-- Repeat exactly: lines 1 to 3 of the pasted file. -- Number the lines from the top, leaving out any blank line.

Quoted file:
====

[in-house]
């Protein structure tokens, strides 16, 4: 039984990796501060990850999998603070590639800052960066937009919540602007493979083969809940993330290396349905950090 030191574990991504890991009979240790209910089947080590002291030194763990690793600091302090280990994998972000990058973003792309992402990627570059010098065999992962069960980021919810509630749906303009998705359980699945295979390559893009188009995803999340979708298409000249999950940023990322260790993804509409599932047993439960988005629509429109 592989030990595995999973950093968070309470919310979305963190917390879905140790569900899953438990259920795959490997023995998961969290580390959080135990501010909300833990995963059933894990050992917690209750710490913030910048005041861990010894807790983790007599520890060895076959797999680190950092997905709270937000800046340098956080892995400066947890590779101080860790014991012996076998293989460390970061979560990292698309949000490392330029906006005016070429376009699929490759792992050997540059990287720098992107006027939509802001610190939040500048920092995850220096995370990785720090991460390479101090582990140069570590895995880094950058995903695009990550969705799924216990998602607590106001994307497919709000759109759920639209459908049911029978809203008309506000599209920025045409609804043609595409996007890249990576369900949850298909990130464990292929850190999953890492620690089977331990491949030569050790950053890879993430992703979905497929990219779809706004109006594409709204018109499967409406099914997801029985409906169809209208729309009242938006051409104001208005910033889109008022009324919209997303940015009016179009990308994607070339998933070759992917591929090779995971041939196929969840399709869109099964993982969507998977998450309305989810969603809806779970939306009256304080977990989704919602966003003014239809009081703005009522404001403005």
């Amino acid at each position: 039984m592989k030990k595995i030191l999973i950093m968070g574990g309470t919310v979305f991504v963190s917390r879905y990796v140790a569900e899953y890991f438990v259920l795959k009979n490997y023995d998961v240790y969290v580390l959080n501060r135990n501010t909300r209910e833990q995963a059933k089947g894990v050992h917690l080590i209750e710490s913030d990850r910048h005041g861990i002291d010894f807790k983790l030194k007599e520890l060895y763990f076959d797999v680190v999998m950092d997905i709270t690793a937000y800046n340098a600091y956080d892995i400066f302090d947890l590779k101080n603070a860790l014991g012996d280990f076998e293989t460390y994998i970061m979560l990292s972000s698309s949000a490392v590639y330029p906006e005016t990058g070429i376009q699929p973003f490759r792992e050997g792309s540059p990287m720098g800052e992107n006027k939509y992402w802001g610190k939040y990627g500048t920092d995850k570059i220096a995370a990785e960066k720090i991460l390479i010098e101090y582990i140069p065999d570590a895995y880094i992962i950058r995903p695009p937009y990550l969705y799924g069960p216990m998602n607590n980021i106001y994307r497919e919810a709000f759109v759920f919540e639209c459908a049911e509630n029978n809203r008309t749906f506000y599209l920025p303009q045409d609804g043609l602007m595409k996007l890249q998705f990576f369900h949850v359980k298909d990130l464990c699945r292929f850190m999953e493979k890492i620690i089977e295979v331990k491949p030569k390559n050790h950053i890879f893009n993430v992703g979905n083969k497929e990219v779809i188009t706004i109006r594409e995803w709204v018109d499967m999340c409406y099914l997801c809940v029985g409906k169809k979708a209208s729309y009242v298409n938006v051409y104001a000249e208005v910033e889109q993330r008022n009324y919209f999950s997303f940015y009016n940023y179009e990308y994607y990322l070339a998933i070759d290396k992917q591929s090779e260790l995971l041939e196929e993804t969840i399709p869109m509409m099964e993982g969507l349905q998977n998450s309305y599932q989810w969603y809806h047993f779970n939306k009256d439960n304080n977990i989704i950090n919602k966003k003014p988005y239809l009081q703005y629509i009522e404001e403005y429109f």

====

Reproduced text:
[in-house]
């Protein structure tokens, strides 16, 4: 039984990796501060990850999998603070590639800052960066937009919540602007493979083969809940993330290396349905950090 030191574990991504890991009979240790209910089947080590002291030194763990690793600091302090280990994998972000990058973003792309992402990627570059010098065999992962069960980021919810509630749906303009998705359980699945295979390559893009188009995803999340979708298409000249999950940023990322260790993804509409599932047993439960988005629509429109 592989030990595995999973950093968070309470919310979305963190917390879905140790569900899953438990259920795959490997023995998961969290580390959080135990501010909300833990995963059933894990050992917690209750710490913030910048005041861990010894807790983790007599520890060895076959797999680190950092997905709270937000800046340098956080892995400066947890590779101080860790014991012996076998293989460390970061979560990292698309949000490392330029906006005016070429376009699929490759792992050997540059990287720098992107006027939509802001610190939040500048920092995850220096995370990785720090991460390479101090582990140069570590895995880094950058995903695009990550969705799924216990998602607590106001994307497919709000759109759920639209459908049911029978809203008309506000599209920025045409609804043609595409996007890249990576369900949850298909990130464990292929850190999953890492620690089977331990491949030569050790950053890879993430992703979905497929990219779809706004109006594409709204018109499967409406099914997801029985409906169809209208729309009242938006051409104001208005910033889109008022009324919209997303940015009016179009990308994607070339998933070759992917591929090779995971041939196929969840399709869109099964993982969507998977998450309305989810969603809806779970939306009256304080977990989704919602966003003014239809009081703005009522404001403005």
């Amino acid at each position: 039984m592989k030990k595995i030191l999973i950093m968070g574990g309470t919310v979305f991504v963190s917390r879905y990796v140790a569900e899953y890991f438990v259920l795959k009979n490997y023995d998961v240790y969290v580390l959080n501060r135990n501010t909300r209910e833990q995963a059933k089947g894990v050992h917690l080590i209750e710490s913030d990850r910048h005041g861990i002291d010894f807790k983790l030194k007599e520890l060895y763990f076959d797999v680190v999998m950092d997905i709270t690793a937000y800046n340098a600091y956080d892995i400066f302090d947890l590779k101080n603070a860790l014991g012996d280990f076998e293989t460390y994998i970061m979560l990292s972000s698309s949000a490392v590639y330029p906006e005016t990058g070429i376009q699929p973003f490759r792992e050997g792309s540059p990287m720098g800052e992107n006027k939509y992402w802001g610190k939040y990627g500048t920092d995850k570059i220096a995370a990785e960066k720090i991460l390479i010098e101090y582990i140069p065999d570590a895995y880094i992962i950058r995903p695009p937009y990550l969705y799924g069960p216990m998602n607590n980021i106001y994307r497919e919810a709000f759109v759920f919540e639209c459908a049911e509630n029978n809203r008309t749906f506000y599209l920025p303009q045409d609804g043609l602007m595409k996007l890249q998705f990576f369900h949850v359980k298909d990130l464990c699945r292929f850190m999953e493979k890492i620690i089977e295979v331990k491949p030569k390559n050790h950053i890879f893009n993430v992703g979905n083969k497929e990219v779809i188009t706004i109006r594409e995803w709204v018109d499967m999340c409406y099914l997801c809940v029985g409906k169809k979708a209208s729309y009242v298409n938006v051409y104001a000249e208005v910033e889109q993330r008022n009324y919209f999950s997303f940015y009016n940023y179009e990308y994607y990322l070339a998933i070759d290396k992917q591929s090779e260790l995971l041939e196929e993804t969840i399709p869109m509409m099964e993982g969507l349905q998977n998450s309305y599932q989810w969603y809806h047993f779970n939306k009256d439960n304080n977990i989704i950090n919602k966003k003014p988005y239809l009081q703005y629509i009522e404001e403005y429109f």